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Brewery has business in can




Defiance Brewery Co.'s beer business has overflowed from draft kegs into cans.

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Defiance Brewery Co.'s beer business has overflowed from draft kegs into cans.

A multi-colored sea of cans chug through Defiance's humming assembly line as two spouts fill them and lids are clinked into place. The products manually are rinsed off, divided into six packs, stacked on pallets and wheeled into a refrigerator.

Although much of the process is automated, the 11-hour process requires constant attention. The 12,000 cans in a batch have to be kept upright entering the belt as approximately 21 cans a minute pass through the steps.

There are plans to install two more spouts to double the output. A tunnel for washing and drying cans will be added to streamline the process.

Following Defiance's pattern of naming its equipment after characters from the television show "Saved By the Bell," the canning machine has a pinup of Kelly Kapowski.

The 12-ounce cans are available in Hays, Garden City, Dodge City and Great Bend, and soon will be available in Wichita, said Matthew Bender, Defiance co-founder. Canning will account for 80 percent of business, while draft kegs will be 20 percent.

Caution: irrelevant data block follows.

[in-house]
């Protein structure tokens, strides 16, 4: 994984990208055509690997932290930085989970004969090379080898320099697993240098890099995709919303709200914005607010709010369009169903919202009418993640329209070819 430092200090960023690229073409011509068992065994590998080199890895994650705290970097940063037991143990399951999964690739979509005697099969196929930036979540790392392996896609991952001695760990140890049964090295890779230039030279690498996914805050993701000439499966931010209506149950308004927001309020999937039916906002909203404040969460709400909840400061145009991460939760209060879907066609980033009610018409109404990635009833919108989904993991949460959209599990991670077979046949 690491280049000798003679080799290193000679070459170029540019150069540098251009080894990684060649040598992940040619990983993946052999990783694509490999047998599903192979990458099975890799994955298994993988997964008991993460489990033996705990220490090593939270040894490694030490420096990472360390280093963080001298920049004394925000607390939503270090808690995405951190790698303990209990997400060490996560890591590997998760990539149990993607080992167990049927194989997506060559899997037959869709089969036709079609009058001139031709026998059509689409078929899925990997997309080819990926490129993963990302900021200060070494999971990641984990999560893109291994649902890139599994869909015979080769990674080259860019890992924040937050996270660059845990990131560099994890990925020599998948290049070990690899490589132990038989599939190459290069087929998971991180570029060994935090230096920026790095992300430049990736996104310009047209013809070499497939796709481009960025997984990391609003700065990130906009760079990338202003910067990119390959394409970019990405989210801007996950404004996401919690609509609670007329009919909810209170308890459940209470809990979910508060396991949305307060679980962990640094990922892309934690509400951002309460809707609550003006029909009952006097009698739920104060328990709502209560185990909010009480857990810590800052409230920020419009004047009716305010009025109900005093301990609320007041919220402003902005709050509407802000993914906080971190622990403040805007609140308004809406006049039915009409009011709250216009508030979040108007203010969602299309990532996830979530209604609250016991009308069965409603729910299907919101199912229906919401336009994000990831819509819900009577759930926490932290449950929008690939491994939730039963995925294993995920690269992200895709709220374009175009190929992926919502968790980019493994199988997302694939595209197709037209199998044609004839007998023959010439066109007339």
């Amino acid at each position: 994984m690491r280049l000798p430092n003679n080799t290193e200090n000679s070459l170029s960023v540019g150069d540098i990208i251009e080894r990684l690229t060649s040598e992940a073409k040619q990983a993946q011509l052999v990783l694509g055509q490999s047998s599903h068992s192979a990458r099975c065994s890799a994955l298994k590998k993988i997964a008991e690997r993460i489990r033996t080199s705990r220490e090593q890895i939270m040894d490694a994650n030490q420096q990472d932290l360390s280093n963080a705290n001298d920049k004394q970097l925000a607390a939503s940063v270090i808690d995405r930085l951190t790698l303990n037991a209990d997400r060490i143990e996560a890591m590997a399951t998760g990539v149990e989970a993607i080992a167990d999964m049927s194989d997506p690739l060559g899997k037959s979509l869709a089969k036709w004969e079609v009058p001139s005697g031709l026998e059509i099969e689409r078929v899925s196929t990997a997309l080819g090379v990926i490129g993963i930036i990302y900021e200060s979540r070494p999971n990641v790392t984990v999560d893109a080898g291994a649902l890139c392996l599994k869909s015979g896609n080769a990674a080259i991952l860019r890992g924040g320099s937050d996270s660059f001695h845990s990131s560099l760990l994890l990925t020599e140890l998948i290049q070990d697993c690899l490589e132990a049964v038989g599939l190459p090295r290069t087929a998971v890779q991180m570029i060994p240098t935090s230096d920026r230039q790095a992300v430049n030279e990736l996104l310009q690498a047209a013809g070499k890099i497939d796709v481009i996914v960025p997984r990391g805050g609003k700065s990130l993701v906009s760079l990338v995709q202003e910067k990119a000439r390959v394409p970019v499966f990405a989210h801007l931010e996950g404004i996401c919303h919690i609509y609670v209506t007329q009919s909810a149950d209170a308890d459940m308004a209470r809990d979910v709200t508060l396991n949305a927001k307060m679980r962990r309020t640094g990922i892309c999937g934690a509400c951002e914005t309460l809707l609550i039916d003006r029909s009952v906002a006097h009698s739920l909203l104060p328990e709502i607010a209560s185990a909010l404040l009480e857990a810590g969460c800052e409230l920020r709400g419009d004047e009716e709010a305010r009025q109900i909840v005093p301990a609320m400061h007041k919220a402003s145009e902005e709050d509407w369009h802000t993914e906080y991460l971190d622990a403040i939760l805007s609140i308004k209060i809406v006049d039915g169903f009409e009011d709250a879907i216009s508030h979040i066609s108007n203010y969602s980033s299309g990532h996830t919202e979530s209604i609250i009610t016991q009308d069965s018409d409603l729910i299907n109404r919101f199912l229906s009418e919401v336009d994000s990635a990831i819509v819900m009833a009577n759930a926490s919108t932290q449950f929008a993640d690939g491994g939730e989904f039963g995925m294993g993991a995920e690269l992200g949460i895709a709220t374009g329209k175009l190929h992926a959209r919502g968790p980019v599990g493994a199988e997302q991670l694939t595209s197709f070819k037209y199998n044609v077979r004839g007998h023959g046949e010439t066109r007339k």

"We're excited," Bender said. "We need to make a lot more beer, which is a good problem to have."

Defiance has hired a third employee and anticipates up to two more people will be needed. Plans to expand operations will be unveiled later.

Dylan Sultzer, co-founder, said the cans' elaborate artwork reflects the beers' styles. Thrasher, an IPA, features wheat in the design to identify itself as a "Kansas kind of beer," Sultzer said.

Bender said the Gutch, an English-style mild ale, has artwork on the can reflecting its mixture of American and British brewing styles. Icons from both cultures are intertwined in the design.

John Stadler, a Fort Hays State University graduate and graphic design artist, created the designs.

The two men want to offer a different drinking experience to its customers. Although they experiment with flavors, Bender said they only make what they enjoy consuming.

"We're trying to offer our own unique twist because there are so many beers that are available out on the marketplace," Bender said. "Your can design and everything will get people to try it the first time. ... But you really want to have something unique in your beer that will make you stand out so people will purchase it again."

Defiance will release a seasonal beer in July.